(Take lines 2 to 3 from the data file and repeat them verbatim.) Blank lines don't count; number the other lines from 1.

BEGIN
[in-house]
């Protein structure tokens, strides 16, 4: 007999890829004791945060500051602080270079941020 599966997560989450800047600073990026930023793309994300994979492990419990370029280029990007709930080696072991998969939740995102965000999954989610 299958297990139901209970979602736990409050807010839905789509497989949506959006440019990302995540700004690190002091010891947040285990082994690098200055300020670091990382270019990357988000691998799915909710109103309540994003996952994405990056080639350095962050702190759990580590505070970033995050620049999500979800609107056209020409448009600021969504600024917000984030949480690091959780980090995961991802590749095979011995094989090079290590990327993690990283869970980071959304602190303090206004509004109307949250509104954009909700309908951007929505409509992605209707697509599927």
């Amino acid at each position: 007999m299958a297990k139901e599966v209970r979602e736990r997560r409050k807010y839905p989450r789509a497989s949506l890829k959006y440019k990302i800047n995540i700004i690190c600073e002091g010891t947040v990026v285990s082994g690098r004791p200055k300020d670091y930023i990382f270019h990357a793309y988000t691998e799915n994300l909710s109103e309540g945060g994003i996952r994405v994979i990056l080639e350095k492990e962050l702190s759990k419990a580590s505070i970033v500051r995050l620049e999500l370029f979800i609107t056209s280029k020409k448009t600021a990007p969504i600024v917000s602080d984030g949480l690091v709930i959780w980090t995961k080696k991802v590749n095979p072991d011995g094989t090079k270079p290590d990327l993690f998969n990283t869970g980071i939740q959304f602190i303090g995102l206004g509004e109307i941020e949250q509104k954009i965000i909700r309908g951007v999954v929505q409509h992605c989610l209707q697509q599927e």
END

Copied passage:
């Protein structure tokens, strides 16, 4: 007999890829004791945060500051602080270079941020 599966997560989450800047600073990026930023793309994300994979492990419990370029280029990007709930080696072991998969939740995102965000999954989610 299958297990139901209970979602736990409050807010839905789509497989949506959006440019990302995540700004690190002091010891947040285990082994690098200055300020670091990382270019990357988000691998799915909710109103309540994003996952994405990056080639350095962050702190759990580590505070970033995050620049999500979800609107056209020409448009600021969504600024917000984030949480690091959780980090995961991802590749095979011995094989090079290590990327993690990283869970980071959304602190303090206004509004109307949250509104954009909700309908951007929505409509992605209707697509599927």
């Amino acid at each position: 007999m299958a297990k139901e599966v209970r979602e736990r997560r409050k807010y839905p989450r789509a497989s949506l890829k959006y440019k990302i800047n995540i700004i690190c600073e002091g010891t947040v990026v285990s082994g690098r004791p200055k300020d670091y930023i990382f270019h990357a793309y988000t691998e799915n994300l909710s109103e309540g945060g994003i996952r994405v994979i990056l080639e350095k492990e962050l702190s759990k419990a580590s505070i970033v500051r995050l620049e999500l370029f979800i609107t056209s280029k020409k448009t600021a990007p969504i600024v917000s602080d984030g949480l690091v709930i959780w980090t995961k080696k991802v590749n095979p072991d011995g094989t090079k270079p290590d990327l993690f998969n990283t869970g980071i939740q959304f602190i303090g995102l206004g509004e109307i941020e949250q509104k954009i965000i909700r309908g951007v999954v929505q409509h992605c989610l209707q697509q599927e």